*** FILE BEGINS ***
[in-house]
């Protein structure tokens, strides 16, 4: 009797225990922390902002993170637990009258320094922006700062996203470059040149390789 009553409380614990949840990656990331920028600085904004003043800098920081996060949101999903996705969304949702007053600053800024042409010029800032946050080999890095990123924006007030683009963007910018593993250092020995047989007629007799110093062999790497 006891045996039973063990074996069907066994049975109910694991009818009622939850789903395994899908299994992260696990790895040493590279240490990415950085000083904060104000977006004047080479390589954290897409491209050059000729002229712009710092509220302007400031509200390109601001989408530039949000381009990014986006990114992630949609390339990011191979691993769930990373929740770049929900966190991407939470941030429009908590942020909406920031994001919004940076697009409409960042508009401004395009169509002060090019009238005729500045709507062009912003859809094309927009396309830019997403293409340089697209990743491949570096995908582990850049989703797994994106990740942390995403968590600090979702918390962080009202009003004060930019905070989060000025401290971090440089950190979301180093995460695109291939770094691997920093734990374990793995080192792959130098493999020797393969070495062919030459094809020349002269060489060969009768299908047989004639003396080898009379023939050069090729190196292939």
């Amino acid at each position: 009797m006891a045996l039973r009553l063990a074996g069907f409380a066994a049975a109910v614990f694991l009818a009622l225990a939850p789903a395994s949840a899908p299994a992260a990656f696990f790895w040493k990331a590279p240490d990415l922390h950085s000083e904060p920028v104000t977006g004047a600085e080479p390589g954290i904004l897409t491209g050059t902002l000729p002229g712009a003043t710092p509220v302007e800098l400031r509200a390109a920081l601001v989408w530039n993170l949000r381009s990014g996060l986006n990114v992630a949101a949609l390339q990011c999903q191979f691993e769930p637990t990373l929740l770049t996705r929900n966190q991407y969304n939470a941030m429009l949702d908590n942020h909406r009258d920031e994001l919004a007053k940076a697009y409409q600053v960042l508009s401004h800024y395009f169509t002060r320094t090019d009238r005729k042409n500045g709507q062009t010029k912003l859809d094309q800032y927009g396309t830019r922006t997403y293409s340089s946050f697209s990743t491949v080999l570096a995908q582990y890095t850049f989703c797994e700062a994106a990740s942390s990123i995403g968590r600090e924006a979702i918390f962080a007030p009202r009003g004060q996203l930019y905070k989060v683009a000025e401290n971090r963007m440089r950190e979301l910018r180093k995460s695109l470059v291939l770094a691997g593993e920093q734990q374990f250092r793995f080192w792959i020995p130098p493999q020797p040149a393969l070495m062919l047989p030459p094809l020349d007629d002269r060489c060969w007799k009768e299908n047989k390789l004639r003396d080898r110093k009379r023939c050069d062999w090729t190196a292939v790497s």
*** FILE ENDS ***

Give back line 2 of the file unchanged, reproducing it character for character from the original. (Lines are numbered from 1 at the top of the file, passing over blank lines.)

């Protein structure tokens, strides 16, 4: 009797225990922390902002993170637990009258320094922006700062996203470059040149390789 009553409380614990949840990656990331920028600085904004003043800098920081996060949101999903996705969304949702007053600053800024042409010029800032946050080999890095990123924006007030683009963007910018593993250092020995047989007629007799110093062999790497 006891045996039973063990074996069907066994049975109910694991009818009622939850789903395994899908299994992260696990790895040493590279240490990415950085000083904060104000977006004047080479390589954290897409491209050059000729002229712009710092509220302007400031509200390109601001989408530039949000381009990014986006990114992630949609390339990011191979691993769930990373929740770049929900966190991407939470941030429009908590942020909406920031994001919004940076697009409409960042508009401004395009169509002060090019009238005729500045709507062009912003859809094309927009396309830019997403293409340089697209990743491949570096995908582990850049989703797994994106990740942390995403968590600090979702918390962080009202009003004060930019905070989060000025401290971090440089950190979301180093995460695109291939770094691997920093734990374990793995080192792959130098493999020797393969070495062919030459094809020349002269060489060969009768299908047989004639003396080898009379023939050069090729190196292939």